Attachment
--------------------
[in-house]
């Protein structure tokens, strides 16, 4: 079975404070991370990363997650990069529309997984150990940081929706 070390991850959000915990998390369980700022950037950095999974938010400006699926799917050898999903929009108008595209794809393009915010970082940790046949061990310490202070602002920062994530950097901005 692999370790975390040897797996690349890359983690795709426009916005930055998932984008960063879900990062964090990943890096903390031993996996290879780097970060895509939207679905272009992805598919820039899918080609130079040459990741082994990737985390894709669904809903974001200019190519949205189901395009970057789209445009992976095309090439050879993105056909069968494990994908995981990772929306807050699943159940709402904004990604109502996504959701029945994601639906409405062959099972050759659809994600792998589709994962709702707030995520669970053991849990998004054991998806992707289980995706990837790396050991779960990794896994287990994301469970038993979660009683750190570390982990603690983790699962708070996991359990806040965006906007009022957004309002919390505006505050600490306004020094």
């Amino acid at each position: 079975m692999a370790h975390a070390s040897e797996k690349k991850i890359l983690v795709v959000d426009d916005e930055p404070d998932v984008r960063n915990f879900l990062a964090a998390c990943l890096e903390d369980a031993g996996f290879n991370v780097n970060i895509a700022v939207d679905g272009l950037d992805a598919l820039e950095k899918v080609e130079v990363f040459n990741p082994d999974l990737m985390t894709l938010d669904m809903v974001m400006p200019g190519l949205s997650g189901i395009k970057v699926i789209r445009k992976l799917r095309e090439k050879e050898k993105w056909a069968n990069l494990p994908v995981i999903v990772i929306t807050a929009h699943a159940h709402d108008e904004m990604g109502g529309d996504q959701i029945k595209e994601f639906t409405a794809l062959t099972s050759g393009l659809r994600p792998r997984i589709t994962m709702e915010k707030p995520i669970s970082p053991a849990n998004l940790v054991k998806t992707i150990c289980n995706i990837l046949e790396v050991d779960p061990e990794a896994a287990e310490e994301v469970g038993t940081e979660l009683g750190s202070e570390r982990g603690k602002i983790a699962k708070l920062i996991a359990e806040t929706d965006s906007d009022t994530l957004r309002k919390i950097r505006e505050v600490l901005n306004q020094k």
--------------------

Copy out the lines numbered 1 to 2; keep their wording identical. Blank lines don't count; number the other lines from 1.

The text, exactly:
[in-house]
């Protein structure tokens, strides 16, 4: 079975404070991370990363997650990069529309997984150990940081929706 070390991850959000915990998390369980700022950037950095999974938010400006699926799917050898999903929009108008595209794809393009915010970082940790046949061990310490202070602002920062994530950097901005 692999370790975390040897797996690349890359983690795709426009916005930055998932984008960063879900990062964090990943890096903390031993996996290879780097970060895509939207679905272009992805598919820039899918080609130079040459990741082994990737985390894709669904809903974001200019190519949205189901395009970057789209445009992976095309090439050879993105056909069968494990994908995981990772929306807050699943159940709402904004990604109502996504959701029945994601639906409405062959099972050759659809994600792998589709994962709702707030995520669970053991849990998004054991998806992707289980995706990837790396050991779960990794896994287990994301469970038993979660009683750190570390982990603690983790699962708070996991359990806040965006906007009022957004309002919390505006505050600490306004020094």